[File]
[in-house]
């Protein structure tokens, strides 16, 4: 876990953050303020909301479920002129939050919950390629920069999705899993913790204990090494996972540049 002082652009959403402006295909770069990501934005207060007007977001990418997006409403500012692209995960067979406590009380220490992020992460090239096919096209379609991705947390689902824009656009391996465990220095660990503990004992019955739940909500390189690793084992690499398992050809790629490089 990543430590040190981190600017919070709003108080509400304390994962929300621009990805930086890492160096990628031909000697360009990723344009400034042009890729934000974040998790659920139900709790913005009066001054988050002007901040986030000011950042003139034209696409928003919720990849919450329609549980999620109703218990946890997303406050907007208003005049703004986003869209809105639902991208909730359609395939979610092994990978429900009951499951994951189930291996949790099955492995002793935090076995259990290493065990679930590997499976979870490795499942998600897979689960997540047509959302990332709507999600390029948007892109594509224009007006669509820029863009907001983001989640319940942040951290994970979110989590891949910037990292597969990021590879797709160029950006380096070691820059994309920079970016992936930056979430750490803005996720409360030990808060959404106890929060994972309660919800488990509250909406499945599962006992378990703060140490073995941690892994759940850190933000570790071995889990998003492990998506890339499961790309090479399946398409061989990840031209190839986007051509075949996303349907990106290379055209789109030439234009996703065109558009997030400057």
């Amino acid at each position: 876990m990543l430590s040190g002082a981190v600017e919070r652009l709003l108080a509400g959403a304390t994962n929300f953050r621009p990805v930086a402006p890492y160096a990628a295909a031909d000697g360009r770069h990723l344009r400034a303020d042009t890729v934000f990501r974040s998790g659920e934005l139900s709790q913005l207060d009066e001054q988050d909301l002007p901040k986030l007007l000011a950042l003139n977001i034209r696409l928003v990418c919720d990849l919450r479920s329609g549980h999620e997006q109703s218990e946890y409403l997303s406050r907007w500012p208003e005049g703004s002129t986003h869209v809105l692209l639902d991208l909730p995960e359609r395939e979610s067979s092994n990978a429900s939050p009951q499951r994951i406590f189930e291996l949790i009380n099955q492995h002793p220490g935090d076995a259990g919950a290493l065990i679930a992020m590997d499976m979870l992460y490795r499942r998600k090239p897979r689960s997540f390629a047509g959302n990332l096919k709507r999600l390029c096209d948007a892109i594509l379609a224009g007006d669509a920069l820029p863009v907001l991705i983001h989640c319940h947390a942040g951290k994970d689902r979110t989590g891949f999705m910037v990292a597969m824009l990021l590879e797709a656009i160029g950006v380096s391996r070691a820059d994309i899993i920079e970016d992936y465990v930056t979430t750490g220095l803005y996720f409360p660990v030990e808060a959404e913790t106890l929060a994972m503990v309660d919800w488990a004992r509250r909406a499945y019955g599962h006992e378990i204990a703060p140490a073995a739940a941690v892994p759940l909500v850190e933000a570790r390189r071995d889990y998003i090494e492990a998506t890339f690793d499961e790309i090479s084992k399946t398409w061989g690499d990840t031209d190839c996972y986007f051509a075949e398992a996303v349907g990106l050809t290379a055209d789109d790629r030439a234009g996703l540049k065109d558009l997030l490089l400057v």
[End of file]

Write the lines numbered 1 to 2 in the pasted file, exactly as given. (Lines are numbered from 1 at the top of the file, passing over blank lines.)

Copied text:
[in-house]
């Protein structure tokens, strides 16, 4: 876990953050303020909301479920002129939050919950390629920069999705899993913790204990090494996972540049 002082652009959403402006295909770069990501934005207060007007977001990418997006409403500012692209995960067979406590009380220490992020992460090239096919096209379609991705947390689902824009656009391996465990220095660990503990004992019955739940909500390189690793084992690499398992050809790629490089 990543430590040190981190600017919070709003108080509400304390994962929300621009990805930086890492160096990628031909000697360009990723344009400034042009890729934000974040998790659920139900709790913005009066001054988050002007901040986030000011950042003139034209696409928003919720990849919450329609549980999620109703218990946890997303406050907007208003005049703004986003869209809105639902991208909730359609395939979610092994990978429900009951499951994951189930291996949790099955492995002793935090076995259990290493065990679930590997499976979870490795499942998600897979689960997540047509959302990332709507999600390029948007892109594509224009007006669509820029863009907001983001989640319940942040951290994970979110989590891949910037990292597969990021590879797709160029950006380096070691820059994309920079970016992936930056979430750490803005996720409360030990808060959404106890929060994972309660919800488990509250909406499945599962006992378990703060140490073995941690892994759940850190933000570790071995889990998003492990998506890339499961790309090479399946398409061989990840031209190839986007051509075949996303349907990106290379055209789109030439234009996703065109558009997030400057």